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Dual Mode Green Monopropellant Propulsion System for Interplanetary Missions

Award Information
Agency: National Aeronautics and Space Administration
Branch: N/A
Contract: 80NSSC19C0550
Agency Tracking Number: 193789
Amount: $125,000.00
Phase: Phase I
Program: STTR
Solicitation Topic Code: T2
Solicitation Number: STTR_19_P1
Solicitation Year: 2019
Award Year: 2019
Award Start Date (Proposal Award Date): 2019-08-19
Award End Date (Contract End Date): 2020-09-18
Small Business Information
4914 Moores Mill Road
Huntsville, AL 35811-1558
United States
DUNS: 799114574
HUBZone Owned: No
Woman Owned: No
Socially and Economically Disadvantaged: No
Principal Investigator
 Tomas Hasanof
 Senior Engineer
 (256) 851-7653
Business Contact
 Angela Hattaway
Phone: (256) 851-7653
Research Institution
 Georgia Institute of Technology-Main Campus
225 North Ave
Atlanta, GA 00000-0000
United States

 Federally Funded R&D Center (FFRDC)

Today many spacecraft carry two propulsion options: high thrust required for high acceleration maneuvers such as orbit insertion and rapid response; and low thrust required for station keeping and less critical maneuvers. A new class of non-toxic monopropellants, such as AF-M315E and LMP-103S, perform well in both high and low thrust regimes. Significant investments are maturing both monopropellants into propulsion systems tailored for each option. Of interest is leveraging these new technologies into a common propellant, dual mode propulsion system with nbsp;integrated system design and performance.In support of this concept, Plasma Processes will design an AF-M315E-based dual mode propulsion system in cooperation with Georgia Tech. The baseline system is an extended 4-unit CubeSat propulsion module with four 100 mN thrusters for roll, pitch, and yaw maneuvers; and one 5N thruster for Delta-V maneuvers. The propulsion module is easily expanded to an 8-unit module, allowing for more propellant and longer missions.Non-toxic monopropellants are positioned to provide increased mission safety, reduced life cycle costs, and increased performance over state-of-the-art alternatives. From a spacecraft perspective, a single propellant, dual mode propulsion system can reduce weight and volume, allowing for more payload and greater propulsion flexibility. From a mission perspective, the technology facilitates the use of less expensive launch vehicles, less stringent launch requirements, and transfer to desired orbit. This concept enables frequent low-cost missions allowing for iteration and opportunities to improve technologies.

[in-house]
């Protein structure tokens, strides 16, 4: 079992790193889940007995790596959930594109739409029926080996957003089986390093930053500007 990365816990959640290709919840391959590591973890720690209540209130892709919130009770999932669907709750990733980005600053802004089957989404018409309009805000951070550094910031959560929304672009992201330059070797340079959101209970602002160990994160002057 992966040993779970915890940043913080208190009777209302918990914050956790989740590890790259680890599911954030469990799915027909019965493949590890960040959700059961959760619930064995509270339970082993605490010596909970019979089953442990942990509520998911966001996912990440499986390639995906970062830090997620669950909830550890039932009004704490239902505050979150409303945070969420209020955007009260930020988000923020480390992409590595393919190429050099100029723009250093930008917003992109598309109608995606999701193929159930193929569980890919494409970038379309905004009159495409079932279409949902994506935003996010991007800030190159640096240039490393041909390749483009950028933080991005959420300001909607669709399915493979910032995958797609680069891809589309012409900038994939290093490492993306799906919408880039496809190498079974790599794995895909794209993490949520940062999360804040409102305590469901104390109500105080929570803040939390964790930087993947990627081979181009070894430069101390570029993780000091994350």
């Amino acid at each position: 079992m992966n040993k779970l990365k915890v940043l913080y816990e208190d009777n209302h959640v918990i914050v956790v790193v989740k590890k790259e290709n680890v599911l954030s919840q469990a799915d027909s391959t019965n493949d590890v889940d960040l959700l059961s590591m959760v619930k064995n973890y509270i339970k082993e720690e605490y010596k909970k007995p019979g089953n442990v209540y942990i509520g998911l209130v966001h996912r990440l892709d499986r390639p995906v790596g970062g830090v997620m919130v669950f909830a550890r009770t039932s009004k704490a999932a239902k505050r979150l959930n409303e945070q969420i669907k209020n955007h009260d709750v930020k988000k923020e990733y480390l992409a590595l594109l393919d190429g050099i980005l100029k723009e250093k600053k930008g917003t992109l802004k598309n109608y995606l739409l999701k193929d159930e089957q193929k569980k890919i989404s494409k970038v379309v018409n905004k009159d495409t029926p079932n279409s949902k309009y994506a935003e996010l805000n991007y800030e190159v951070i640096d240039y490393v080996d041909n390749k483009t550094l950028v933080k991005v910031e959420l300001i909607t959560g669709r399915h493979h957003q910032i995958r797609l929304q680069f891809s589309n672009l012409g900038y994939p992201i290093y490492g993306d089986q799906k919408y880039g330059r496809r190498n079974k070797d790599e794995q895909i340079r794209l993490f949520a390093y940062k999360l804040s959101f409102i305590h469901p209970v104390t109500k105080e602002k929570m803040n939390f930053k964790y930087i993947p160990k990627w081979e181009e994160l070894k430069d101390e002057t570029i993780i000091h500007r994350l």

* Information listed above is at the time of submission. *

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